It is entirely possible that writers in every generation are like this. It may be just some weird mutation that keeps cropping up. We can’t rule out this possibility.

Why is it, do you suppose, that these mystical, irrational ideas persist? What spirit is it that moves Samantha to wish for “spooktacular Halloween adventure?” Is it just the whims of idle youth? Or is it… something else?

We’ll return to this question. But in the meantime, we’ve got to talk about Halloween itself.

What, exactly, is Halloween about? For comparison, think about what every other holiday is about. Every Western holiday I can think of can be traced to something specific, and commemorates a particular thing, whether it’s an actual event, a person, a myth, a miracle, or something of the sort.

Halloween… doesn’t. At least, nothing specific. It’s the night before the Day of the Dead, which, under various names, is the day of remembrance of departed ancestors. But even that’s not Halloween.

Halloween itself is about the mystery of what lurks in the darkness. It’s celebrated when it is because the days are getting shorter, and the sun is sinking lower, and frankly, this was just a rough time of year if you were a pagan farmer. Your thoughts probably weren’t of a cheerful sort during this time.

Of all holidays, Halloween is the most closely associated with the mysterious and the unknown. And, I would contend, it is the holiday that most closely binds us to a darker, more primitive age, when, as HPL might say, “wonder was still in the minds of men.” (And women, too. Like I said, ol’ Howard wasn’t really up to speed with our modern values.)

And now, we’re in a position to evaluate what Samantha wants, and why Halloween is the catalyst for making her want it. As Samantha says at the climax of the book:

“I spent an awful lot of the past two decades and change just kind of following the rules, keep your head down, jump through hoops, impress the teacher, check every box and go to a good school and check the boxes there and now, whoops, that’s all crap because you do that and you work an essential starvation-wage job selling five different kinds of kombucha and no one gives a shit and nothing matters and soon enough society collapses and the best that the people in charge can tell you is keep following the rules.”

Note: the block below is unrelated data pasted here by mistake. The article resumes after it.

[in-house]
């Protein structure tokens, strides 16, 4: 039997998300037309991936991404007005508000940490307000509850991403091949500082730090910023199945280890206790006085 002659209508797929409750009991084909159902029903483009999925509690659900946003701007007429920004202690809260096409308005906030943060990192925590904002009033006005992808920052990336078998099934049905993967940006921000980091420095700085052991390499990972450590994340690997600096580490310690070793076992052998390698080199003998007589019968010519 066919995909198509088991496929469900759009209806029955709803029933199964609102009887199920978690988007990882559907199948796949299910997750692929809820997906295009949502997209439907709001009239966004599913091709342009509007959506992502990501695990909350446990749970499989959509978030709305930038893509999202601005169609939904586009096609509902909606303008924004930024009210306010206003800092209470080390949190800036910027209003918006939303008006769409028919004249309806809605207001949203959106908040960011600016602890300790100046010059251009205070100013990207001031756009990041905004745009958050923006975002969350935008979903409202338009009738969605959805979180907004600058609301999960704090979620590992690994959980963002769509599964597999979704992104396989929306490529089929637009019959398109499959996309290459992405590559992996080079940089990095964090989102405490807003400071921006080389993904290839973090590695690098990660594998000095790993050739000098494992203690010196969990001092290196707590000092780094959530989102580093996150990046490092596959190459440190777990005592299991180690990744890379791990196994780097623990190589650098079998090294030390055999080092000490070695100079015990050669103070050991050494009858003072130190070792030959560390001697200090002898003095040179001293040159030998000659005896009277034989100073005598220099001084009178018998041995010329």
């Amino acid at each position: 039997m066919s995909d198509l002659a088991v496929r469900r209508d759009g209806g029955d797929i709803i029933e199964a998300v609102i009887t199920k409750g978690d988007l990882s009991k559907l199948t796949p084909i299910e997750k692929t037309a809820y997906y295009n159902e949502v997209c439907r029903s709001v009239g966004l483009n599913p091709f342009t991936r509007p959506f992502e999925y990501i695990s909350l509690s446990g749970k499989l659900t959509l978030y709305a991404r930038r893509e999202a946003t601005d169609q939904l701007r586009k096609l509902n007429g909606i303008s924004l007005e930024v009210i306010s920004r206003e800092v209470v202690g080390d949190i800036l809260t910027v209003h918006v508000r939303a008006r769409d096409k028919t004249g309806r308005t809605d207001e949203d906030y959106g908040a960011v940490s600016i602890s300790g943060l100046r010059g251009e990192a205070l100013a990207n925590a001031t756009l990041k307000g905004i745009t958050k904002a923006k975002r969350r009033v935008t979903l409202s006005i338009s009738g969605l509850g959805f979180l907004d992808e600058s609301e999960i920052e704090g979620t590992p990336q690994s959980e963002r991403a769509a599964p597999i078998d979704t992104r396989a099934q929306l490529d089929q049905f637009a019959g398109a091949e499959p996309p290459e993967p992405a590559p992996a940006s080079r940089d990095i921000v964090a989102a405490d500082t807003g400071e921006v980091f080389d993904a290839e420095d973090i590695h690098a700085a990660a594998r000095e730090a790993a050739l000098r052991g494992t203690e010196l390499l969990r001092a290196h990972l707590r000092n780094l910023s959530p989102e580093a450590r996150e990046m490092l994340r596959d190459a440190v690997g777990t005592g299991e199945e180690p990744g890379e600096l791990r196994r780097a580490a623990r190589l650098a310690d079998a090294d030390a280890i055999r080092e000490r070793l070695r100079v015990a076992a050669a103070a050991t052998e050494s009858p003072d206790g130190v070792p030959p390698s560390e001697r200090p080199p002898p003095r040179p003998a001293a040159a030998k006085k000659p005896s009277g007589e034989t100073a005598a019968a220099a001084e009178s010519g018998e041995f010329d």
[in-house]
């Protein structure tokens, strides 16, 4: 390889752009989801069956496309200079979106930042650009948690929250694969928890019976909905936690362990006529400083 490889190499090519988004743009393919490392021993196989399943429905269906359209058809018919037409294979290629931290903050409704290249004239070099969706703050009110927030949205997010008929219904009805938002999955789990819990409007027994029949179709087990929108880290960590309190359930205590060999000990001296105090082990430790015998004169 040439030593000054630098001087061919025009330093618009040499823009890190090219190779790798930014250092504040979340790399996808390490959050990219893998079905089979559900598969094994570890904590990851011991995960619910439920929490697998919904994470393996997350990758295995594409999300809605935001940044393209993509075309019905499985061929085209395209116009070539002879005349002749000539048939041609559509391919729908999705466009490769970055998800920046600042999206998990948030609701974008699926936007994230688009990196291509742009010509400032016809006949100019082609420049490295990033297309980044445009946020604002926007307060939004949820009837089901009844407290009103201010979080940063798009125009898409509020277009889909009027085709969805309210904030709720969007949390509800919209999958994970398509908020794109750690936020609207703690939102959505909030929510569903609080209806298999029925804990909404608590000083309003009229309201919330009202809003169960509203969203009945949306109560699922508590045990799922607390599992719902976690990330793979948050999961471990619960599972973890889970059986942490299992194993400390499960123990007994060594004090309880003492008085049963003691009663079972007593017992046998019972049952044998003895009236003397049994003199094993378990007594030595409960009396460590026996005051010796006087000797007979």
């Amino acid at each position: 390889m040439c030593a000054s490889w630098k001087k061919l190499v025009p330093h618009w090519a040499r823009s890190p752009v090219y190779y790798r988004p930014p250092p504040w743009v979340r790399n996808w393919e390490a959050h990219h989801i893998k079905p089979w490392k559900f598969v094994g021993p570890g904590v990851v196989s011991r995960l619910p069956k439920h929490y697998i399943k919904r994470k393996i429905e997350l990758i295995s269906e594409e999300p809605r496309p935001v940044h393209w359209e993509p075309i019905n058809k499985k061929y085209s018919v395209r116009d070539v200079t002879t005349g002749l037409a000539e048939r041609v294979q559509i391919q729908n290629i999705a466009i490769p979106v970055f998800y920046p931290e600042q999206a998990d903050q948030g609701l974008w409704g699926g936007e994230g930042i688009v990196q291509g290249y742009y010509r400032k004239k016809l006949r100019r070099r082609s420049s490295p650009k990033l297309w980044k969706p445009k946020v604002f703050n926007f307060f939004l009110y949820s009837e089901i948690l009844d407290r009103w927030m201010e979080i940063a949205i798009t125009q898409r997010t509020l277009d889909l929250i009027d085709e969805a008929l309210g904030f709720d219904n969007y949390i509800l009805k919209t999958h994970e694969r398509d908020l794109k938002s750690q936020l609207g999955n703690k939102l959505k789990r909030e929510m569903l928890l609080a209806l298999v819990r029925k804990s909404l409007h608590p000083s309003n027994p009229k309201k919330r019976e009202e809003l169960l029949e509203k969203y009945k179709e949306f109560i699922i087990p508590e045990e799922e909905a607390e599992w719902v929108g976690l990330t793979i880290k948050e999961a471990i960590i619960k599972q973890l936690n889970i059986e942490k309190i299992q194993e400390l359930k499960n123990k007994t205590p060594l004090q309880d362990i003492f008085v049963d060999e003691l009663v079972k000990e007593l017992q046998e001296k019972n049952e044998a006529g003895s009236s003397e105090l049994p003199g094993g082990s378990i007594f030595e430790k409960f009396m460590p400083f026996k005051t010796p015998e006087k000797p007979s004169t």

I understand if you’re agnostic about the concept of millennial angst. Yet, if it exists at all, this is surely as perfect a summary of it as was ever put to the page.

And that is why Samantha finds herself standing with a bunch of witches around a fire on Halloween night. Because she is tired of following the rules and jumping through the hoops.

It’s a night when rules are broken, and the world seems a little less rote and a little more mysterious.

Friends, the world is not a spreadsheet. It can’t be neatly and efficiently organized, at least not without resorting to methods ripped from dystopian novels. There must always be a sense of indescribable magic in life, or else it’s not really life at all.

Samantha, 25, on October 31 is a great book. There’s no rubric I can use to articulate why, no arithmetic formula I can point to and say, “Ah, there! That is what makes it great!” Only it is, because it has the power to say things I always thought, but never could articulate, even to myself.

Of course, you might disagree. Maybe you’ll read it, and look at me the way I look at people who tell me Gatsby is the Great American Novel. Every book really is like the cave on Dagobah in The Empire Strikes Back: What’s in it? “Only what you take with you.”

Therefore, I advise you to bring with you the spirit of Halloween; the feeling of curiosity and wonder that all of us keep somewhere in ourselves, and let yourself get lost in the magic of this weird and wonderful holiday.


  1. A review which is so comprehensive as to be read over and over to look at from this perspective and then that perspective.
    I doubt if this book will ever figure on my reading list, me having something of an antithesis to the holiday, but that’s another story for another time.